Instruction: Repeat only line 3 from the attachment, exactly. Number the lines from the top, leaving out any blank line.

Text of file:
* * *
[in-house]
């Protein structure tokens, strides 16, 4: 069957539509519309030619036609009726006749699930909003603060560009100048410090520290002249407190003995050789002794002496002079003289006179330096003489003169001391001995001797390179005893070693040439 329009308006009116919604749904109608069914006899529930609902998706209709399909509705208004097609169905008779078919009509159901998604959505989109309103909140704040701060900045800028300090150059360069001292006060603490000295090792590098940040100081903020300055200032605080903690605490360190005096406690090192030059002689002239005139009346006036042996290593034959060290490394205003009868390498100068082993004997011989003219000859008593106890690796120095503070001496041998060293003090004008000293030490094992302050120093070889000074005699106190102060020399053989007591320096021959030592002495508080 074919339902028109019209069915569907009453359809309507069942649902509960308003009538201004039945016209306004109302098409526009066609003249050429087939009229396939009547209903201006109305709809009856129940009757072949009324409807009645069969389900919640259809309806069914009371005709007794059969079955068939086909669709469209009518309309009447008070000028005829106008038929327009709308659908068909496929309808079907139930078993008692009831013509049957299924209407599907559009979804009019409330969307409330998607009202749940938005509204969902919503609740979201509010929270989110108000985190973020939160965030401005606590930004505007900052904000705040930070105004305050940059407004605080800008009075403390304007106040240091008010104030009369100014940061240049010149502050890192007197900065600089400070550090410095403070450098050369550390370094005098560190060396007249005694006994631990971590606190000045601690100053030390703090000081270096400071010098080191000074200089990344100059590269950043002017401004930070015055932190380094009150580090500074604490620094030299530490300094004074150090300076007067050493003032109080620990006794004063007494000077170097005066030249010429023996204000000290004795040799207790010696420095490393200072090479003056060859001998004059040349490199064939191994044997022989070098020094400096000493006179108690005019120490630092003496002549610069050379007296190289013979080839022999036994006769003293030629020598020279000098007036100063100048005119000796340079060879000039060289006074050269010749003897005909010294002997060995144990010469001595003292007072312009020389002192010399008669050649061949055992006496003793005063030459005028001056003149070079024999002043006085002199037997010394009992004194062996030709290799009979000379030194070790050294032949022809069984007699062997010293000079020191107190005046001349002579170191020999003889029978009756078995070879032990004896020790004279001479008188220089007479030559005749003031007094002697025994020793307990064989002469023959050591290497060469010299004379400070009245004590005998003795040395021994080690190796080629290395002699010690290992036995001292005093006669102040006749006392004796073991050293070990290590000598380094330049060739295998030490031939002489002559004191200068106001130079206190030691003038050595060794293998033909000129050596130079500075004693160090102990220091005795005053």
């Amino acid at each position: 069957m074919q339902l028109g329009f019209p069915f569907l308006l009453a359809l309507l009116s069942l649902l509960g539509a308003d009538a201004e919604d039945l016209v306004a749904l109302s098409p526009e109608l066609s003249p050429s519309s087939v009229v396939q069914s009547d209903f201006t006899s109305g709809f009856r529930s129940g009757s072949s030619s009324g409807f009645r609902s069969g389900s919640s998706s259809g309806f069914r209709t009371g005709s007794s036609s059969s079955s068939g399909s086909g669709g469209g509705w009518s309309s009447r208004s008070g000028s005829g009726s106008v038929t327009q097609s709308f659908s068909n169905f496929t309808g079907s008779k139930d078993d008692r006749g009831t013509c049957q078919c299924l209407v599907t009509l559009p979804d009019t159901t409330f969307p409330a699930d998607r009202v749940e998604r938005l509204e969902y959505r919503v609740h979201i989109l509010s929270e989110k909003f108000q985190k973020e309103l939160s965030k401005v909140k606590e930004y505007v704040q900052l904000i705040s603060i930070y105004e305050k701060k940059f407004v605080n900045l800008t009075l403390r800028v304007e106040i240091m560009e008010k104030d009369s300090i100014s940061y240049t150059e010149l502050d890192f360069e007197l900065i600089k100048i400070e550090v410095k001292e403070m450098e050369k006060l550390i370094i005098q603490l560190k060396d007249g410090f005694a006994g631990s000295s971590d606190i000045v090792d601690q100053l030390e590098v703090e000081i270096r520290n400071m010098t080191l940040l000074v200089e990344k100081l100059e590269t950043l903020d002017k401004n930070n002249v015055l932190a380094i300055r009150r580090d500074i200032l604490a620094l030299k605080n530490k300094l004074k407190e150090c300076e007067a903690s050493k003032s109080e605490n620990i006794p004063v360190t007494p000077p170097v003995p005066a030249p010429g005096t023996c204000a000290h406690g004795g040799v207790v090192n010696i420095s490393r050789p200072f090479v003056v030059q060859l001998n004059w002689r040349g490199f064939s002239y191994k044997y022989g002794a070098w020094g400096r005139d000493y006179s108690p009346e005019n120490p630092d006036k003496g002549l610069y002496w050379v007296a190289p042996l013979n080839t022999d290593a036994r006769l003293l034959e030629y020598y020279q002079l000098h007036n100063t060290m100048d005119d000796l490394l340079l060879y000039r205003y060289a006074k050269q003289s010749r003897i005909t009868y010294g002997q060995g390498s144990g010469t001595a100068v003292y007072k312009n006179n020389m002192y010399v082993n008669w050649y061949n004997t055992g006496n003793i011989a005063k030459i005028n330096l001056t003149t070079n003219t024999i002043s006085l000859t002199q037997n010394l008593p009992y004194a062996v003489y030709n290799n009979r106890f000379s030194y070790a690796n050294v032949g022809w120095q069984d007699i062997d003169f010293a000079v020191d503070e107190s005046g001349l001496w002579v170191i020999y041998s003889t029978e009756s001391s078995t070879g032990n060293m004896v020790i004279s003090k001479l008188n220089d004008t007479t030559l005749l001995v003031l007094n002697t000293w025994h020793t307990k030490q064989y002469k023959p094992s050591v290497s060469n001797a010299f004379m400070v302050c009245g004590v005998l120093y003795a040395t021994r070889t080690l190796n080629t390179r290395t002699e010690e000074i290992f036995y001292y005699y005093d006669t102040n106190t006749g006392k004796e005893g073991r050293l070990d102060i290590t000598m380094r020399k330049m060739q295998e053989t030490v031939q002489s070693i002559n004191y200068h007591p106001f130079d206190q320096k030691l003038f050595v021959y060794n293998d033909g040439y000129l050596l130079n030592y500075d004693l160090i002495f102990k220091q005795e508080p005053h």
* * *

């Amino acid at each position: 069957m074919q339902l028109g329009f019209p069915f569907l308006l009453a359809l309507l009116s069942l649902l509960g539509a308003d009538a201004e919604d039945l016209v306004a749904l109302s098409p526009e109608l066609s003249p050429s519309s087939v009229v396939q069914s009547d209903f201006t006899s109305g709809f009856r529930s129940g009757s072949s030619s009324g409807f009645r609902s069969g389900s919640s998706s259809g309806f069914r209709t009371g005709s007794s036609s059969s079955s068939g399909s086909g669709g469209g509705w009518s309309s009447r208004s008070g000028s005829g009726s106008v038929t327009q097609s709308f659908s068909n169905f496929t309808g079907s008779k139930d078993d008692r006749g009831t013509c049957q078919c299924l209407v599907t009509l559009p979804d009019t159901t409330f969307p409330a699930d998607r009202v749940e998604r938005l509204e969902y959505r919503v609740h979201i989109l509010s929270e989110k909003f108000q985190k973020e309103l939160s965030k401005v909140k606590e930004y505007v704040q900052l904000i705040s603060i930070y105004e305050k701060k940059f407004v605080n900045l800008t009075l403390r800028v304007e106040i240091m560009e008010k104030d009369s300090i100014s940061y240049t150059e010149l502050d890192f360069e007197l900065i600089k100048i400070e550090v410095k001292e403070m450098e050369k006060l550390i370094i005098q603490l560190k060396d007249g410090f005694a006994g631990s000295s971590d606190i000045v090792d601690q100053l030390e590098v703090e000081i270096r520290n400071m010098t080191l940040l000074v200089e990344k100081l100059e590269t950043l903020d002017k401004n930070n002249v015055l932190a380094i300055r009150r580090d500074i200032l604490a620094l030299k605080n530490k300094l004074k407190e150090c300076e007067a903690s050493k003032s109080e605490n620990i006794p004063v360190t007494p000077p170097v003995p005066a030249p010429g005096t023996c204000a000290h406690g004795g040799v207790v090192n010696i420095s490393r050789p200072f090479v003056v030059q060859l001998n004059w002689r040349g490199f064939s002239y191994k044997y022989g002794a070098w020094g400096r005139d000493y006179s108690p009346e005019n120490p630092d006036k003496g002549l610069y002496w050379v007296a190289p042996l013979n080839t022999d290593a036994r006769l003293l034959e030629y020598y020279q002079l000098h007036n100063t060290m100048d005119d000796l490394l340079l060879y000039r205003y060289a006074k050269q003289s010749r003897i005909t009868y010294g002997q060995g390498s144990g010469t001595a100068v003292y007072k312009n006179n020389m002192y010399v082993n008669w050649y061949n004997t055992g006496n003793i011989a005063k030459i005028n330096l001056t003149t070079n003219t024999i002043s006085l000859t002199q037997n010394l008593p009992y004194a062996v003489y030709n290799n009979r106890f000379s030194y070790a690796n050294v032949g022809w120095q069984d007699i062997d003169f010293a000079v020191d503070e107190s005046g001349l001496w002579v170191i020999y041998s003889t029978e009756s001391s078995t070879g032990n060293m004896v020790i004279s003090k001479l008188n220089d004008t007479t030559l005749l001995v003031l007094n002697t000293w025994h020793t307990k030490q064989y002469k023959p094992s050591v290497s060469n001797a010299f004379m400070v302050c009245g004590v005998l120093y003795a040395t021994r070889t080690l190796n080629t390179r290395t002699e010690e000074i290992f036995y001292y005699y005093d006669t102040n106190t006749g006392k004796e005893g073991r050293l070990d102060i290590t000598m380094r020399k330049m060739q295998e053989t030490v031939q002489s070693i002559n004191y200068h007591p106001f130079d206190q320096k030691l003038f050595v021959y060794n293998d033909g040439y000129l050596l130079n030592y500075d004693l160090i002495f102990k220091q005795e508080p005053h």